Night Film by Marisha Pessl is a literary thriller featuring a journalist investigating the death of a young woman, the daughter of a cult-horror director who hasn't been seen in public for decades (available August 20, 2013).
One of Elmore Leonard’s ten rules of writing says: “Don't go into great detail describing places and things.” It’s followed by: “Try to leave out the part that readers tend to skip.”
Long-winded descriptions about places and things and people in books are exactly the sections I tend to skip. It’s usually because I’m eager to get to the action or the descriptions are bland clichés (crooked smile, anyone?).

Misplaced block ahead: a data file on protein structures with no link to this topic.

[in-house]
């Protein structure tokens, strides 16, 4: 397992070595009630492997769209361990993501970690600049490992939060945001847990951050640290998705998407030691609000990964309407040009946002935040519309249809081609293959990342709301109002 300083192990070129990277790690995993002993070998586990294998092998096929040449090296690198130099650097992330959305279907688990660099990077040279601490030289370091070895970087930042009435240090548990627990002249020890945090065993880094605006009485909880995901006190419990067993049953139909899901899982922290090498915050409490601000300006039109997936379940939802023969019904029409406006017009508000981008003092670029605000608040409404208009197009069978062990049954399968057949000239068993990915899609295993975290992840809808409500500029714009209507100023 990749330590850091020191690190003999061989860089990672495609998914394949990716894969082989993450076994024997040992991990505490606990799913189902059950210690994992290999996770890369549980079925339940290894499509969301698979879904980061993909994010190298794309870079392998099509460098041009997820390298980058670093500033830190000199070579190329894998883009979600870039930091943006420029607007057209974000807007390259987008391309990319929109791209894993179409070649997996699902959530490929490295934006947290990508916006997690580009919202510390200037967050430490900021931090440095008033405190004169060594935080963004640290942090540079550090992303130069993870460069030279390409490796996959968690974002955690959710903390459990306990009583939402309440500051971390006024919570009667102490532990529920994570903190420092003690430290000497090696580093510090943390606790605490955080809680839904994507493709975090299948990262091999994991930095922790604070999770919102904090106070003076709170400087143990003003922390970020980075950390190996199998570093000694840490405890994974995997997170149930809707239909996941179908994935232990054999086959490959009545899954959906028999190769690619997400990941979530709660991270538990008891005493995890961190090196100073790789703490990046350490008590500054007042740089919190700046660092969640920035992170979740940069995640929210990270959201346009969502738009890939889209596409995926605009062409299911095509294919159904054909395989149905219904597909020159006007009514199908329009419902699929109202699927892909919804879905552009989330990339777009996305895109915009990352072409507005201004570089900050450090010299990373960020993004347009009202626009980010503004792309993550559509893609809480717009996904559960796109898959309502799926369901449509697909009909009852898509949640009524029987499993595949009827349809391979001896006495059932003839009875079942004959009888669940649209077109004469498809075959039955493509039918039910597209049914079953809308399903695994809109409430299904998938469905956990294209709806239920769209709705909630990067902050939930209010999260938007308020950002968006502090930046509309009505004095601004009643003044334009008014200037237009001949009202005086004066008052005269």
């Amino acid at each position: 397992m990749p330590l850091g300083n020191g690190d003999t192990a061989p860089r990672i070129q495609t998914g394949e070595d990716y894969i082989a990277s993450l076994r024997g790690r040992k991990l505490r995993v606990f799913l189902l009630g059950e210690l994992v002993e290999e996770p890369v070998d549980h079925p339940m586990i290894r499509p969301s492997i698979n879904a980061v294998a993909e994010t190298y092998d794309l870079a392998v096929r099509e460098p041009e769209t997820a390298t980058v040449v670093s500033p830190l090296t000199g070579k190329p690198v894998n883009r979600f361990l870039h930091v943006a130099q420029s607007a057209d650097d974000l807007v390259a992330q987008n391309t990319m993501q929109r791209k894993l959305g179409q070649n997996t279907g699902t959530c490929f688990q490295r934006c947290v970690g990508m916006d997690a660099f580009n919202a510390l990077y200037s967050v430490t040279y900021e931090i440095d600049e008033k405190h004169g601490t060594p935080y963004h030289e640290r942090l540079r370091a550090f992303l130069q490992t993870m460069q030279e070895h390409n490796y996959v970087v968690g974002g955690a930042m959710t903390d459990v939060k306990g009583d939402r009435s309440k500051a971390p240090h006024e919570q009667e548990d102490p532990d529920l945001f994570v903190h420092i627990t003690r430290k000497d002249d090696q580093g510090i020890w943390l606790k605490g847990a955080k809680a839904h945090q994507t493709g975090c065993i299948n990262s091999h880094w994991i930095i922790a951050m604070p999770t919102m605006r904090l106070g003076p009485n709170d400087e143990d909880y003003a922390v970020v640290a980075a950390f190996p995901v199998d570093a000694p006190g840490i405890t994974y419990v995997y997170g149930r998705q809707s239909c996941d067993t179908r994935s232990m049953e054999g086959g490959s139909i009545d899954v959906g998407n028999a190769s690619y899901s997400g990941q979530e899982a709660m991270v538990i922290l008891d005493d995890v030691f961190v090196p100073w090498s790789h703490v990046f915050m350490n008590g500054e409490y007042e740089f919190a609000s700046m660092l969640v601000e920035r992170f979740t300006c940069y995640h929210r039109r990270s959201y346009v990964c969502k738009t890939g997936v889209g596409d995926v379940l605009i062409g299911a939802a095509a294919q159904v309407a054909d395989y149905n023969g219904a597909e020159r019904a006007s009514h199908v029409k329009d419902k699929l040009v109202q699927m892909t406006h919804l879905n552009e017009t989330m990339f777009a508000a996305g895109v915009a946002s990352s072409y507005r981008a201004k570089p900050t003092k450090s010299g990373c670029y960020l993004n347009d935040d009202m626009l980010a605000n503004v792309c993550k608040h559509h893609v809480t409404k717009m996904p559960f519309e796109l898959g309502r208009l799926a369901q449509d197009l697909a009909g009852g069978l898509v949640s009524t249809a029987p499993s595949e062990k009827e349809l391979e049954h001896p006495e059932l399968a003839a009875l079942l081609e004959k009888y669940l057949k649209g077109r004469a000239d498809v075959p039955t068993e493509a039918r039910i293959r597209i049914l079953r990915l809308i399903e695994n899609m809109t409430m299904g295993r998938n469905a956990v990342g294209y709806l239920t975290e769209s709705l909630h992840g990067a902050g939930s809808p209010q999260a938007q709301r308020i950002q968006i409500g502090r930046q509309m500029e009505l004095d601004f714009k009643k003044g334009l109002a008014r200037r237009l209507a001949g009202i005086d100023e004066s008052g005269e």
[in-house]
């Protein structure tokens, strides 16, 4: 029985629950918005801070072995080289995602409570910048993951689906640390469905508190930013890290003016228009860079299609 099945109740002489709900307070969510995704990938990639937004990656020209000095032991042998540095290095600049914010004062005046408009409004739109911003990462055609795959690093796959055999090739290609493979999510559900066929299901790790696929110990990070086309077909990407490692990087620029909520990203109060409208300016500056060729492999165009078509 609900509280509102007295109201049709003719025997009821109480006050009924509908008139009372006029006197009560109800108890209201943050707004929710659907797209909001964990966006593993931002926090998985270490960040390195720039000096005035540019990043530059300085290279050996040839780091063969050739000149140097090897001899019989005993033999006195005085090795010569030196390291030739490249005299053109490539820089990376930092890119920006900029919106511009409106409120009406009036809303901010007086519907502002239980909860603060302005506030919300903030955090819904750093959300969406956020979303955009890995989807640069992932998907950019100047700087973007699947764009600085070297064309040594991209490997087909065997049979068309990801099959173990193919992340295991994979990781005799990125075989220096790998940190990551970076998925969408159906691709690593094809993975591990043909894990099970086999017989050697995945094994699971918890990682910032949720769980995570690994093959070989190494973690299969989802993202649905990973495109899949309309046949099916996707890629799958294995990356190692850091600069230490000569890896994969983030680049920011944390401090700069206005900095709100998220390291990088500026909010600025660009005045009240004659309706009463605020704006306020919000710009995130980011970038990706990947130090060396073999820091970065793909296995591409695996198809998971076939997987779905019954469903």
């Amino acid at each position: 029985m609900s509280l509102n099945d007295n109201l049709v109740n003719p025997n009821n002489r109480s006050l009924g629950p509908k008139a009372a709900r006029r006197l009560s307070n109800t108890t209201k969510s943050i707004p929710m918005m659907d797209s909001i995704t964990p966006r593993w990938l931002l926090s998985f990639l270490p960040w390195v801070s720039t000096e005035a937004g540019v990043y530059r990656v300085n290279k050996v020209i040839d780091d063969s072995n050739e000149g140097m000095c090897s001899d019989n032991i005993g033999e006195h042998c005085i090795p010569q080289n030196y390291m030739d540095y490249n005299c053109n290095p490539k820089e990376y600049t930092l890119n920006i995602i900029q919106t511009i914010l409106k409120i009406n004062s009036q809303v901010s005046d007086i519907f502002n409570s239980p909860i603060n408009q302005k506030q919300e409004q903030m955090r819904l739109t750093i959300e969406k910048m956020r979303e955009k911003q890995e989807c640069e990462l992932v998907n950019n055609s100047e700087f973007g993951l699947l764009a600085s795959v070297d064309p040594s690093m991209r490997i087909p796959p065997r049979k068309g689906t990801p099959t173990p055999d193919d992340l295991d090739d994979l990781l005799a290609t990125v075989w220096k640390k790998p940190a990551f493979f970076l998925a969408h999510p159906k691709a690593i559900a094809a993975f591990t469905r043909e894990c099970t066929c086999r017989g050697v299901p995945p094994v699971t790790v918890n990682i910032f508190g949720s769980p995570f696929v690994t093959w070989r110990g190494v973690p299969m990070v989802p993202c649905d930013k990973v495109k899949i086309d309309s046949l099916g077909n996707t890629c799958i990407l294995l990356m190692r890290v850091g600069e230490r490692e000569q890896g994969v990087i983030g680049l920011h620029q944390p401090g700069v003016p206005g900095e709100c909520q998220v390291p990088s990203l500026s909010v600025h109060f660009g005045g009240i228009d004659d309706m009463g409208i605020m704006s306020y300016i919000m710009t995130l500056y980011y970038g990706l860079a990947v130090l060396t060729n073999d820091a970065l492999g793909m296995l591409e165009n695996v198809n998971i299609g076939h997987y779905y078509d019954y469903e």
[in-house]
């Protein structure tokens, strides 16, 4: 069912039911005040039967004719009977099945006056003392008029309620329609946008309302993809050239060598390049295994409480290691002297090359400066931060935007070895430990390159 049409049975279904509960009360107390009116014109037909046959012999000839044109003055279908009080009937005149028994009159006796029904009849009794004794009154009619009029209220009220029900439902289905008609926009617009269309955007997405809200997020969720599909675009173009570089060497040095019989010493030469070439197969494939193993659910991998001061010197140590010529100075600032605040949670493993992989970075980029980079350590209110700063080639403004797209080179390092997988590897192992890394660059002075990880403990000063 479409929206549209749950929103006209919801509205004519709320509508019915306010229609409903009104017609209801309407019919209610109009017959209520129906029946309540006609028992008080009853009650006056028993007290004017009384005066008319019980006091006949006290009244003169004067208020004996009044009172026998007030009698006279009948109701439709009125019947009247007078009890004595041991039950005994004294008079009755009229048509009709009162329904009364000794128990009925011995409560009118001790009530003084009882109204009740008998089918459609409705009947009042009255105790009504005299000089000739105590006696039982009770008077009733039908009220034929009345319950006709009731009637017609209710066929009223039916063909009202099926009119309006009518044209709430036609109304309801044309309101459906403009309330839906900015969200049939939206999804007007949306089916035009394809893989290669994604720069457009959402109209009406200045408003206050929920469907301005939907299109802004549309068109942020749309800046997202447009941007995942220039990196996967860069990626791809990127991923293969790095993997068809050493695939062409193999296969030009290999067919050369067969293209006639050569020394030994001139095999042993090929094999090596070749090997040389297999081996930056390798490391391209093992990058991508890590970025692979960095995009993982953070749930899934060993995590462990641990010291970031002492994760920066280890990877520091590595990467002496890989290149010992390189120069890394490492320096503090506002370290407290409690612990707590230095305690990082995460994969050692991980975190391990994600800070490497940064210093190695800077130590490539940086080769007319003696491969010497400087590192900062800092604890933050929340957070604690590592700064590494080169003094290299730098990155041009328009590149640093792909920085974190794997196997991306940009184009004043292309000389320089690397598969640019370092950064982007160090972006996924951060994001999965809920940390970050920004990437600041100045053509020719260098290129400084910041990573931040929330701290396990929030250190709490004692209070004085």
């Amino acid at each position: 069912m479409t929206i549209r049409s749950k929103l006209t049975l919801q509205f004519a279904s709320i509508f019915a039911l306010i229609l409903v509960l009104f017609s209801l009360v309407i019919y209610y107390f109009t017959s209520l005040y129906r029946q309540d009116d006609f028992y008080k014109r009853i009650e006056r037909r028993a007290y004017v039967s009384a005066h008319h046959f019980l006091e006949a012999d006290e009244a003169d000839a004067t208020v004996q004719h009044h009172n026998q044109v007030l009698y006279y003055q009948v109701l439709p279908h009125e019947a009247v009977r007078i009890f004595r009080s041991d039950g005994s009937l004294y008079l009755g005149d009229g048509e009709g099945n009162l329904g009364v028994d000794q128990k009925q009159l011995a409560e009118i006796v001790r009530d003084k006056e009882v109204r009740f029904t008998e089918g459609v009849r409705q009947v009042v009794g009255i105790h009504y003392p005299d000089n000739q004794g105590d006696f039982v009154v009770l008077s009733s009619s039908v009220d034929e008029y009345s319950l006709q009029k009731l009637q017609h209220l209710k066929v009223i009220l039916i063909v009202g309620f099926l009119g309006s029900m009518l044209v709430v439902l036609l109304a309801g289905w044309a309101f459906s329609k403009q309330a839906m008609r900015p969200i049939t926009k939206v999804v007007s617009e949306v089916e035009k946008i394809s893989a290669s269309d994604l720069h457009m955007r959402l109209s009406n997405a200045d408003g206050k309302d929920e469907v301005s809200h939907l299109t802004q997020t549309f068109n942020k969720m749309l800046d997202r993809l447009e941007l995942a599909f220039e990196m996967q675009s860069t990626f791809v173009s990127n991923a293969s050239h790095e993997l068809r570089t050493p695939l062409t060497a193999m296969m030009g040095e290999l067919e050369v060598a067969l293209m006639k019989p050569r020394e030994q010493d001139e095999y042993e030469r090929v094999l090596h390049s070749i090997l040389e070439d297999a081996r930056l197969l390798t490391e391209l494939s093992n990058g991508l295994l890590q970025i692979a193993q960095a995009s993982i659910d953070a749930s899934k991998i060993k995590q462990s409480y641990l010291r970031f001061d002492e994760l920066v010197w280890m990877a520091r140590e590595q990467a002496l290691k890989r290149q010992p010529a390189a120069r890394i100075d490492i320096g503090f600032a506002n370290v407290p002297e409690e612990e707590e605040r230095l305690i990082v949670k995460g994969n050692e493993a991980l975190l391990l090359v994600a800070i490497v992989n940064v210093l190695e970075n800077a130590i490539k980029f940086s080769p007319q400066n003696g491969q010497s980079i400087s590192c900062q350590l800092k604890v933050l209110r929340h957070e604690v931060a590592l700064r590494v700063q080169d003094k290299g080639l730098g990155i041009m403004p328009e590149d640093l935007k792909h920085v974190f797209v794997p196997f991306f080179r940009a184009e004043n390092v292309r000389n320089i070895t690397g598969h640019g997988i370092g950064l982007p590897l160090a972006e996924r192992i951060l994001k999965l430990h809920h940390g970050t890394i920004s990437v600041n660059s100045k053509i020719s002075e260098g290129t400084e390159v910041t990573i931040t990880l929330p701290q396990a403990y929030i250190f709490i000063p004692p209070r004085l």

But in Marisha Pessl’s Night Film, the author not only managed to make me not skip her descriptions, she amused me with many of them. The thriller is about a disgraced journalist named Scott McGrath seeking the truth behind the death of a reclusive cult director’s daughter. Authorities believe she jumped to her death, but McGrath thinks she may have been driven to it by her father, whom McGrath has compared to Charles Manson when it comes to the influence he has over his fans and followers.